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Summaries and analysis of recent Delaware court decisions concerning business-related litigation.
Morris James Blogs
Section 102(b)(7) of the Delaware General Corporation Law permits a provision in a company's certificate of incorporation that exculpates directors from monetary liability for breaches of the fiduciary duty of care. By immunizing directors from money damages for breaches of the duty of care, Section 102(b)(7) provisions serve an important purpose in Delaware corporate law to encourage well-qualified people, who may be risk averse, to serve as directors without fear of monetary liability for a duty-of-care mistake. Section 102(b)(7) does not, however, protect officers from duty-of-care violations. Nor does Section 102(b)(7) immunize an aider and abettor from monetary liability for a board's breach of the duty of care—that is even when the board itself is exculpated from such liability. The Court of Chancery recently had the opportunity to address whether a financial adviser may still be liable for aiding and abetting after a board's breach of the duty of care was dismissed under a Section 102(b)(7) exculpation provision in the company's charter. More ›
Peter B. Ladig will be a panelist for an American Bar Association webinar titled "50 Ways to Leave Your Lover, err...Business Partner: The Essentials of Business Divorce in Privately Held Entities," to be held on December 10, 2015. This panel is a follow up to one of the most well-attended CLE programs at the 2015 ABA Business Law Section Spring Meeting. More ›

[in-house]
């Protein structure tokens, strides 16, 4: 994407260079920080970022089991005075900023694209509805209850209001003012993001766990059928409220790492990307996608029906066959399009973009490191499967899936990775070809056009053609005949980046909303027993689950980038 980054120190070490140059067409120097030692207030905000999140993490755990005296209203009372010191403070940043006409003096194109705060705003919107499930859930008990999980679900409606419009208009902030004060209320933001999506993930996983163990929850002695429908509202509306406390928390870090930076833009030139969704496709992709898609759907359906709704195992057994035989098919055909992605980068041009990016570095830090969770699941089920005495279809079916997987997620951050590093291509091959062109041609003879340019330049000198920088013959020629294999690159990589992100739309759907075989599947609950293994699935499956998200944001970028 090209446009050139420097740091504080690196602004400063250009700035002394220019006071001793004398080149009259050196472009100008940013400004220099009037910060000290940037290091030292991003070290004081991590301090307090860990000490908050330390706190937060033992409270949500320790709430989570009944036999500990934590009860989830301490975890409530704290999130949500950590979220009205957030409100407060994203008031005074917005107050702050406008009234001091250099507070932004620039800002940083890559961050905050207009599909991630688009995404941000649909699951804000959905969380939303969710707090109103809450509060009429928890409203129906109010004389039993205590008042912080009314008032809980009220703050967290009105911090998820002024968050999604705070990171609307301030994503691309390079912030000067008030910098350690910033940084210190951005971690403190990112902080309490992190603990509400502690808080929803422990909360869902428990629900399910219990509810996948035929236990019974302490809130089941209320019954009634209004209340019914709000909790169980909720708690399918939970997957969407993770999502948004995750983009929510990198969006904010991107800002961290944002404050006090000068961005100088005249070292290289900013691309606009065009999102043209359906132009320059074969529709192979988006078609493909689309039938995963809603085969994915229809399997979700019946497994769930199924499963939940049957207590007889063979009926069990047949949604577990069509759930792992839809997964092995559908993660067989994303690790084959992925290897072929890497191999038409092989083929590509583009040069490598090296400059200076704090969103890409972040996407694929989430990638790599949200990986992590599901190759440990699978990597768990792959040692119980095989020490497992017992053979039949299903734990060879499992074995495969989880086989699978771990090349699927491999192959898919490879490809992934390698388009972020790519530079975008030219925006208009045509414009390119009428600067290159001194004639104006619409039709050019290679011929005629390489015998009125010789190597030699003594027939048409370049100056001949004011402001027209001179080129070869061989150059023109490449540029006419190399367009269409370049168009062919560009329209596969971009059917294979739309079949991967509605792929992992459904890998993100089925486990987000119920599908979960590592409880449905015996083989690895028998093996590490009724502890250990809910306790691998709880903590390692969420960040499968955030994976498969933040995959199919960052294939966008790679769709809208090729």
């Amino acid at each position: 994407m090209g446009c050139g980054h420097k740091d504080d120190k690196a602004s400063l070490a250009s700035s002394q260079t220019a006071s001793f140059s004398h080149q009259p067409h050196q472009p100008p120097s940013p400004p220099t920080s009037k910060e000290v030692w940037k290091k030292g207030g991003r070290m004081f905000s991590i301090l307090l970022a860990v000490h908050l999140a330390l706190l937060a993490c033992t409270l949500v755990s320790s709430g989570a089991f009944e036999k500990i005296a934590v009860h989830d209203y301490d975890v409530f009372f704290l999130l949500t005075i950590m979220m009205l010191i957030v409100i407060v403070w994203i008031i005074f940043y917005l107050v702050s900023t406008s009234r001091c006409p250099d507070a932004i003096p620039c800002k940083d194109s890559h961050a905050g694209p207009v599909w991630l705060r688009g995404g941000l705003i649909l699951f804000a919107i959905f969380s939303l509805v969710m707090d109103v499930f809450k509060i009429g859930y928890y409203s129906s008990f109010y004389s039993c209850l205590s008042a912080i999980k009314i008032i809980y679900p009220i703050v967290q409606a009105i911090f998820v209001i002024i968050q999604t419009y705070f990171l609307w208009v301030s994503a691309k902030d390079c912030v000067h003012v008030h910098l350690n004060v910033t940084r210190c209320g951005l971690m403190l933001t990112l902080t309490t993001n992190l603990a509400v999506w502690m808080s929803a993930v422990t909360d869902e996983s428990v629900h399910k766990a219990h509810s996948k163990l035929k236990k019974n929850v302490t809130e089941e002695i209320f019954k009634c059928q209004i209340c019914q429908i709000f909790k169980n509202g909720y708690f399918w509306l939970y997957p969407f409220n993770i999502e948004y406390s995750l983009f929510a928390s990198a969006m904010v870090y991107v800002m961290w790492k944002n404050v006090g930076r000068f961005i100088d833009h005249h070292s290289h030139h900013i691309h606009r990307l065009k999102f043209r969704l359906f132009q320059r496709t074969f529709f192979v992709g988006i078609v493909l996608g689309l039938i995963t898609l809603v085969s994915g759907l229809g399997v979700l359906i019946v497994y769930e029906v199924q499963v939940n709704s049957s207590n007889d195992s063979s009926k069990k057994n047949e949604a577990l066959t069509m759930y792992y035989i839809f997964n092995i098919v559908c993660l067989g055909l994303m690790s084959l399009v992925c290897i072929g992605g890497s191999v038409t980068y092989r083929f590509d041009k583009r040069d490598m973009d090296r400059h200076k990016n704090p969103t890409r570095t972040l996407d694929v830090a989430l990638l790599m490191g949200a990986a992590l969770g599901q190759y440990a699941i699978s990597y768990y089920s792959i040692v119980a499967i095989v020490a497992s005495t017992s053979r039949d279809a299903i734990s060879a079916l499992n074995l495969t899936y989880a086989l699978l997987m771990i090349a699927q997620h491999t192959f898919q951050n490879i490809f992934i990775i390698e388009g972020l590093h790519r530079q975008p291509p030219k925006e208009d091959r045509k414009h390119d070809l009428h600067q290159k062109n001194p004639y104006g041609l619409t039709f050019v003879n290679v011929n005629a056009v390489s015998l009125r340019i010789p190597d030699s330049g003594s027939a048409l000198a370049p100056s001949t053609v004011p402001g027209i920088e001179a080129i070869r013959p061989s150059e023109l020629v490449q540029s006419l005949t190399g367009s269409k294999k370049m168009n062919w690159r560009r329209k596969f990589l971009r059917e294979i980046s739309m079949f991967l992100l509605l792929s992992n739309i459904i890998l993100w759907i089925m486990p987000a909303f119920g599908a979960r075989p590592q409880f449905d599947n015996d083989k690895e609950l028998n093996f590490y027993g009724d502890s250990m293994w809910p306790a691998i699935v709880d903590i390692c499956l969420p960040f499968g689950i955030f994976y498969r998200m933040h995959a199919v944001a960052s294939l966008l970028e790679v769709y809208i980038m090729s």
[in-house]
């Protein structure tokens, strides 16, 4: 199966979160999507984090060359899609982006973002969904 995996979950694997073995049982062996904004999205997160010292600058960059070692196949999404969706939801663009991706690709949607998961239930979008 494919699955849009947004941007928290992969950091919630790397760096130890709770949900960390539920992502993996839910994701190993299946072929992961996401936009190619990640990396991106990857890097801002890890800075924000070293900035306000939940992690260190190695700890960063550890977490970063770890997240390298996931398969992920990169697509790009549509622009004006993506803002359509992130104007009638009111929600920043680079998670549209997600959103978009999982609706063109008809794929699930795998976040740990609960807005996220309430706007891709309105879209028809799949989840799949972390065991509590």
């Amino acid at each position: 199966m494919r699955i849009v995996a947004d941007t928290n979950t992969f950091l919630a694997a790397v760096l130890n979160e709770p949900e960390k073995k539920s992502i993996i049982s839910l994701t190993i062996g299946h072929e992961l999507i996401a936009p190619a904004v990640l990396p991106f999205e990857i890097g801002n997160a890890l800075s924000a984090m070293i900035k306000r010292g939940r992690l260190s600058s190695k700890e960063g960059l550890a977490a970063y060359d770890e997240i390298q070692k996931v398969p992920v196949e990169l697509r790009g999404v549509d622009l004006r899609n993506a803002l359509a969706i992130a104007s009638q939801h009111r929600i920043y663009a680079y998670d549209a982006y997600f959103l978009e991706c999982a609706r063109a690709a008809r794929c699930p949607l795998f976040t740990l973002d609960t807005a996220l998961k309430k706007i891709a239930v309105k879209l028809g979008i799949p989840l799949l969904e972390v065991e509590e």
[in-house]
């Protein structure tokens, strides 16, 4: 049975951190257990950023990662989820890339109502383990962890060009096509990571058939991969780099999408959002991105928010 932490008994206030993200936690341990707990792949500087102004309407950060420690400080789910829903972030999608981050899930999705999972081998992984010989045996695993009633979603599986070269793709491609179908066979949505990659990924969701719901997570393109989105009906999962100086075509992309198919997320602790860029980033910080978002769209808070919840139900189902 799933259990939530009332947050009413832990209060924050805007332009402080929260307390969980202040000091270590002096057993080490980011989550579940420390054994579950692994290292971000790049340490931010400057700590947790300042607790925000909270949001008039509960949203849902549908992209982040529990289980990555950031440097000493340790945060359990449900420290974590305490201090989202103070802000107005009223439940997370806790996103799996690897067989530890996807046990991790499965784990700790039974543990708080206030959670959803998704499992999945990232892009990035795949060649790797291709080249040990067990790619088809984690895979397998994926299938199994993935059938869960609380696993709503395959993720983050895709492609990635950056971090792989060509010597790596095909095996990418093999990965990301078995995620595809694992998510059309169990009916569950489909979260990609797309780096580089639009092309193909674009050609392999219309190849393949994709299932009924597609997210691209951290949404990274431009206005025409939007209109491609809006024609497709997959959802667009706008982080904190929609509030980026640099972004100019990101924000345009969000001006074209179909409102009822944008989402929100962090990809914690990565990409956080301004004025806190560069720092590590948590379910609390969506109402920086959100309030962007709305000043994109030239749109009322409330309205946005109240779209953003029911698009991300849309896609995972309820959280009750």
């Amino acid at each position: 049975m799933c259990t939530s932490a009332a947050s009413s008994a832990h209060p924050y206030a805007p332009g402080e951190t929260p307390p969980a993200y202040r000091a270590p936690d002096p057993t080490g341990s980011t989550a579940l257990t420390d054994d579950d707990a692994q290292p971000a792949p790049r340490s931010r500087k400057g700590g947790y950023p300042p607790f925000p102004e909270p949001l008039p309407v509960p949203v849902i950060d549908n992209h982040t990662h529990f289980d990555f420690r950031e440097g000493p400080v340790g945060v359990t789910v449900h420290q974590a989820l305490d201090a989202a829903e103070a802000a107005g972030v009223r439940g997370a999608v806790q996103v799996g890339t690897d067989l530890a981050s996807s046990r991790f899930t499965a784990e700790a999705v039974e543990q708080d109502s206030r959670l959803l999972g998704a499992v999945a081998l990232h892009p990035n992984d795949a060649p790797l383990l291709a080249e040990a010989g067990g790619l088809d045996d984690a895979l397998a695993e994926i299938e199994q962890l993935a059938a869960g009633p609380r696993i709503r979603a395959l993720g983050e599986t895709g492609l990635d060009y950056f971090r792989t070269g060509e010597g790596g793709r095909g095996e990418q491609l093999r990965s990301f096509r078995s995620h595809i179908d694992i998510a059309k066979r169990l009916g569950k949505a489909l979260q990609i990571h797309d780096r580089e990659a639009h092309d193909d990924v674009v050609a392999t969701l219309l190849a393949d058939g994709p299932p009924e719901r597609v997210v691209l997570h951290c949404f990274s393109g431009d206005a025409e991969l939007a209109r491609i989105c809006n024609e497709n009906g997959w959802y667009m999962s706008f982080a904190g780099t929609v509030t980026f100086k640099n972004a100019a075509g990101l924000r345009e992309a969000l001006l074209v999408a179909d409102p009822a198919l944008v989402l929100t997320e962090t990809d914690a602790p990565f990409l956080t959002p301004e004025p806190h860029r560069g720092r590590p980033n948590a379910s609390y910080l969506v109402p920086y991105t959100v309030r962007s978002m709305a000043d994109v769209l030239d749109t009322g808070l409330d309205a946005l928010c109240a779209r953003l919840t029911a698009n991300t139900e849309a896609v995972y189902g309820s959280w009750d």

The 2015 Super Lawyers® Business Edition has recognized four Morris James partners as top business attorneys in Delaware. Those who were included in this special edition of Super Lawyers® excelled in the business-related practice areas of Business and Transactions; Construction, Real Estate and Environmental; Employment; Intellectual Property; and Litigation. The Super Lawyers® Business Edition is an annual go-to guide for general counsel and executives. More ›
In determining the proper scope of the general release, the court analyzed both the express contract language and the parties' negotiations. Regarding the express contract language, the court found that the general release was ambiguous, i.e., both parties offered reasonable interpretations. The plaintiffs argued that the general release broadly applied to any "obligation" entered into "in connection with the purchase agreement," which included the noncompete agreement. Under another provision, the plaintiffs argued that the general release relieved them of all future obligations, which would also include obligations under the noncompete agreement. In response, the defendants argued that the only obligations "in connection with the purchase agreement" were the obligations under the purchase agreement. The defendants also argued that the general release applied, by its express terms, to obligations as of the date of the general release. The obligations under the noncompete agreement extended beyond the date of the general release and, therefore, were not extinguished. More ›
A Delaware court will not stay its hand in favor of litigation elsewhere in an advancement or indemnification case absent “exceptional circumstances.” More ›